Here’s how to create a t-SNE graph in R (this is copied from the help file for Rtsne)…

library("Rtsne")
iris_unique <- unique(iris) # Remove duplicates
iris_matrix <- as.matrix(iris_unique[,1:4])
set.seed(42) # Set a seed if you want reproducible results
tsne_out <- Rtsne(iris_matrix) # Run TSNE
# Show the objects in the 2D tsne representation
plot(tsne_out$Y,col=iris_unique$Species)

Based on a recipe in Flour, Water, Salt, Yeast by Ken Forkish.

Poolish

500 grams bread flour

⅛ tsp. instant yeast

500 grams water (cold in summer, room temp. in winter)

First thing in the morning use a rubber or silicone spatula to mix together the poolish in a large bowl and cover the bowl. Go to work. When you get home in the evening, add:

500 grams bread flour

20 grams salt

200 grams water (room temp.) – at 8,000+ feet above sea level, add 300 grams of water.

(optional) ¼ tsp. yeast

Combine and knead with one hand. The easiest way to combine the ingredients is to squeeze together clumps of dry flour and poolish until everything is incorporated. Kneading this wet dough means grabbing a handful of it, stretching it out and folding it over the remaining dough. The dough will stick to your hands like crazy. Just go with it. After a few minutes of kneading, run your sticky hand under the tap, just enough to get it wet, and then knead a little more. A lot of the dough that was stuck to your hand before will come off.

1 ) Let the dough rest for 15 minutes. Wet your hand and grab one side of the dough. Pull it up and fold it over. Rotate the dough 90 degrees and fold again. Repeat until you’ve folded all four sides of the dough over on itself.

2) Let rest for 15 minutes. Fold four times

3) Let rest for 15 minutes. Fold four times.

4) Let rest for 15 minutes. Fold four times.

Alternatively, you can fold the dough every 30 minutes for 2 hours. The goal is to get the dough stretchy and for the yeast to start working. You know when the yeast is ready when you can feel little bubbles of air in the dough.

If making pizza dough: Put oil in the bottom of 5 tuppers (1 tsp. per container). Divide the dough into five pieces. Working with one piece at a time, shape it into a ball and put in a tupper, using the dough to rub the oil around the tupper. Put a lid on the tupper and put it in the fridge. The next day (or up to 3 days later), when you get home from work, put a pizza stone on the top rack in the oven and preheat it under the broiler (high temp) for 10 minutes. Shape and top the pizza. (NOTE: The first time you do this, add less sauce, cheese and toppings than you think you’ll need – that might be just about perfect). Cook for 5 minutes under a low broiler, then turn the heat back up to high for the last minute. (NOTE: If your oven doesn’t have multiple broiler settings, alternate between bake (or convection bake) and broil.)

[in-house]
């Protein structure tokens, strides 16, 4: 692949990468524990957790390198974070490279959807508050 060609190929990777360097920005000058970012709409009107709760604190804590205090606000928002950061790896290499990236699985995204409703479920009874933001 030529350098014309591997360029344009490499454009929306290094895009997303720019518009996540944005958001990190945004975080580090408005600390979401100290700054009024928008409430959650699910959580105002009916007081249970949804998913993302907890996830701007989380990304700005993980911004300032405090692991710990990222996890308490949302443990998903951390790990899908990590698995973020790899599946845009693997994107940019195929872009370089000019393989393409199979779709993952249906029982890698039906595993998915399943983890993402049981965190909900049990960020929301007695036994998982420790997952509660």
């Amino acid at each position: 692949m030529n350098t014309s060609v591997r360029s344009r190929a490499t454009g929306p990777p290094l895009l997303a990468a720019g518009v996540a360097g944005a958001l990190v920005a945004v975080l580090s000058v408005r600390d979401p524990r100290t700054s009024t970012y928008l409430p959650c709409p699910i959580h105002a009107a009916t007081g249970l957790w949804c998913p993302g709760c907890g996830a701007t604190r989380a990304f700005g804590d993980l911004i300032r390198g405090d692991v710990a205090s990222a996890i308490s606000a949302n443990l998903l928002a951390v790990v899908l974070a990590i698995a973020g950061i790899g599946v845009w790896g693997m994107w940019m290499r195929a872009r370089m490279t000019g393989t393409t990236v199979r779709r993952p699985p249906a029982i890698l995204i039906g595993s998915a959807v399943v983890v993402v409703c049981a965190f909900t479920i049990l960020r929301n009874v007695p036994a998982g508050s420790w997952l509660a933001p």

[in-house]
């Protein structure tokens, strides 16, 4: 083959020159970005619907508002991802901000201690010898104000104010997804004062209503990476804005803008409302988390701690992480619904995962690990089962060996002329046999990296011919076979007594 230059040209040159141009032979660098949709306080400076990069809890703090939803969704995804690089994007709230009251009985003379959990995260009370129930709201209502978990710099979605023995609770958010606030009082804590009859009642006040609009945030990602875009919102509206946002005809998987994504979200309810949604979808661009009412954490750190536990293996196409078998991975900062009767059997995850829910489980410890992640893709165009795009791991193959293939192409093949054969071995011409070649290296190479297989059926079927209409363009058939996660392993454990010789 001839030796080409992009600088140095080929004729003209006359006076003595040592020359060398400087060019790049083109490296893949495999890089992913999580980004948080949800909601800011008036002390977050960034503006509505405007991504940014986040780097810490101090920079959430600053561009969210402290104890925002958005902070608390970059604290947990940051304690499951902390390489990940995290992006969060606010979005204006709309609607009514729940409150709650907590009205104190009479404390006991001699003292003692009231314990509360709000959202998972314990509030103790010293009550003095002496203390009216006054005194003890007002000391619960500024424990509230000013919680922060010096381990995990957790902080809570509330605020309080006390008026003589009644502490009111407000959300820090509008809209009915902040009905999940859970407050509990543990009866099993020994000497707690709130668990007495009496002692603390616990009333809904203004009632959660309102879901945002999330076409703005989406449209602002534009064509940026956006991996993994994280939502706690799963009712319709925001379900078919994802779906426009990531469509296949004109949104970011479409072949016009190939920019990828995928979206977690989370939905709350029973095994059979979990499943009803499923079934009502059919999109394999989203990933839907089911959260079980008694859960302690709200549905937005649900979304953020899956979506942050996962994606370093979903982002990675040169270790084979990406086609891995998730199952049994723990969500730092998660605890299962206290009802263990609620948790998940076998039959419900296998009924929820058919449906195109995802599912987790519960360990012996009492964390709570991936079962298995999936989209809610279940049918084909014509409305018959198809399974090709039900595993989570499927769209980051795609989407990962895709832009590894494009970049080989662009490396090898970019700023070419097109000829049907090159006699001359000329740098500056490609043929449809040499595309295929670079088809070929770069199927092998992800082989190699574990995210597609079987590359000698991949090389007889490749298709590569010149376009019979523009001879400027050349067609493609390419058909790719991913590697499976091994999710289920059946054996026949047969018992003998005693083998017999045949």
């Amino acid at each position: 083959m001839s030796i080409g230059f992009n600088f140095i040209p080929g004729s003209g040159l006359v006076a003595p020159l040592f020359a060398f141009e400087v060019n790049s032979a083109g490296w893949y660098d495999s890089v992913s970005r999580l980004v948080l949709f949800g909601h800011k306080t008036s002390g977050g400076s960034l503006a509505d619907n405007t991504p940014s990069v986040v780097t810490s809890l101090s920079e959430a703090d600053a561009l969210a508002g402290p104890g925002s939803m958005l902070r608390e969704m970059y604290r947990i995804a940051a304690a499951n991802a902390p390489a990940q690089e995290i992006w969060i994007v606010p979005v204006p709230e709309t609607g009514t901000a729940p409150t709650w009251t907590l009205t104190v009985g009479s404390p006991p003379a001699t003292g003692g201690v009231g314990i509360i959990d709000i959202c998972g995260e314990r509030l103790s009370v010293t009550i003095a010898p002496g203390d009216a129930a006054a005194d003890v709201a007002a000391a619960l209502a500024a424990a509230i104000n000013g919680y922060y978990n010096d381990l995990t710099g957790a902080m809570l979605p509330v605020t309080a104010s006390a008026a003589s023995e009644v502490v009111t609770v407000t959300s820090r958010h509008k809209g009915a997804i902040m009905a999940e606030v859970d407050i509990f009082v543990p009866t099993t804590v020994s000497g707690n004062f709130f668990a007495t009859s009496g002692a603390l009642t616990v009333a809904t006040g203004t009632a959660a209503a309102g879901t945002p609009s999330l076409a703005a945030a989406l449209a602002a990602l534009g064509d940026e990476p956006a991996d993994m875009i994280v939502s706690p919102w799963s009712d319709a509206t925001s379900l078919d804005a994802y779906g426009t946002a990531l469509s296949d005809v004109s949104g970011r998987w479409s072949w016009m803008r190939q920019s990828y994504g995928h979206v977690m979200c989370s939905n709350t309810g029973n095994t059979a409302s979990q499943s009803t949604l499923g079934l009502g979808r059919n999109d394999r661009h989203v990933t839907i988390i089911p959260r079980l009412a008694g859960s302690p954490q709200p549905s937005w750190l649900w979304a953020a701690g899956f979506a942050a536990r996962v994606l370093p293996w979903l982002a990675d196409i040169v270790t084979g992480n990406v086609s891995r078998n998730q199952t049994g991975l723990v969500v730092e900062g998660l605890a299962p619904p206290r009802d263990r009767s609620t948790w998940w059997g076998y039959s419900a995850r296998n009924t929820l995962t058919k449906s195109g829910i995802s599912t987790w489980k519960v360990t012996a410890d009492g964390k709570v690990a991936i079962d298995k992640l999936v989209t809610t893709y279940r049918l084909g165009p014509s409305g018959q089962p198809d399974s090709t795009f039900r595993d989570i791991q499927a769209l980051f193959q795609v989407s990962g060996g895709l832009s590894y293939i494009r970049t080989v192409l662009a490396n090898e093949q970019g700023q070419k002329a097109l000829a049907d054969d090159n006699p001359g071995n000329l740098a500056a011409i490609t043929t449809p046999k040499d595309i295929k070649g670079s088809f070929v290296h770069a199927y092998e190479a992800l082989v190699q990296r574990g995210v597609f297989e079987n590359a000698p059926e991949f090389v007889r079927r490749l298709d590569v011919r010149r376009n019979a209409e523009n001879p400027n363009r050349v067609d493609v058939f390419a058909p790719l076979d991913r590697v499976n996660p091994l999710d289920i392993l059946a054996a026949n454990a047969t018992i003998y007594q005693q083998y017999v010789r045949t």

If making 2 loaves of bread: Prepare two round bannetons by generously sprinkling rice flour and bran flakes in them. Divide the dough in half. Working with one piece at a time, shape it into a ball and place into a banneton. Sprinkle rice flour and bran flakes on top and put the whole thing in a plastic bag (like the bags you put produce in at the grocery store) and then into the fridge. Either the next morning or the next evening bake. Take the loaves out of the fridge and preheat the oven to 500F (457 convection). When the oven is hot, flip one loaf into a dutch oven, score the top with a sharp knife, put the lid on and bake for 30 minutes. Take the lid off and bake for another 20 minutes. Bake the second loaf the same way. (NOTE: If you have two dutch ovens, you can bake both at the same time.) NOTE: As crazy as this might sound, these loaves taste better if, once they have cooled, you reheat them in an oven set at 400 for about 20 minutes. Personally, I like to eat one of the loaves fresh and freeze the other in a large plastic bag. When I’m ready for the second loaf, I toss it directly from the freezer to a cold oven and set it to bake at 400F for 20 to 30 minutes. You can tell if it’s done if you stick a thermometer into the center of the loaf and it is measuring anything from 170F or higher. This loaf will be even better than the first!

If making 1 loaf and 3 pizzas: Divide the dough in half and use one half to make a loaf as described above. Divide the remaining dough into 3 pieces and prepare as described above.

Alternative Schedule: Mix the poolish at night, mix the dough and shape the loaves/pizza dough in the morning, bake in the evening. BONUS PIZZA SAUCE RECIPE!!!!

1 28 oz. can of crushed tomatoes

1 tsp. driedoregano

1 tsp. driedbasil

1 tsp. garlic powder

1 Tbs. red wine vinegar

Salt to taste.

Mix everything but the salt together in a medium sized non-reactive (i.e. plastic or glass) bowl. Taste. Add a little salt (up to one tsp.) if it needs it.

Linear regression is the first part in a bunch of videos I’m going to do about General Linear Models.

I also made a companion StatQuest that shows how to do linear regression in R:

Here’s the code from the video if you want to try it out yourself:

## Here's the data from the example:
mouse.data <- data.frame(
weight=c(0.9, 1.8, 2.4, 3.5, 3.9, 4.4, 5.1, 5.6, 6.3),
size=c(1.4, 2.6, 1.0, 3.7, 5.5, 3.2, 3.0, 4.9, 6.3))
mouse.data # print the data to the screen in a nice format
## plot a x/y scatter plot with the data
plot(mouse.data$weight, mouse.data$size)
## create a "linear model" - that is, do the regression
mouse.regression <- lm(size ~ weight, data=mouse.data)
## generate a summary of the regression
summary(mouse.regression)
## add the regression line to our x/y scatter plot
abline(mouse.regression, col="blue")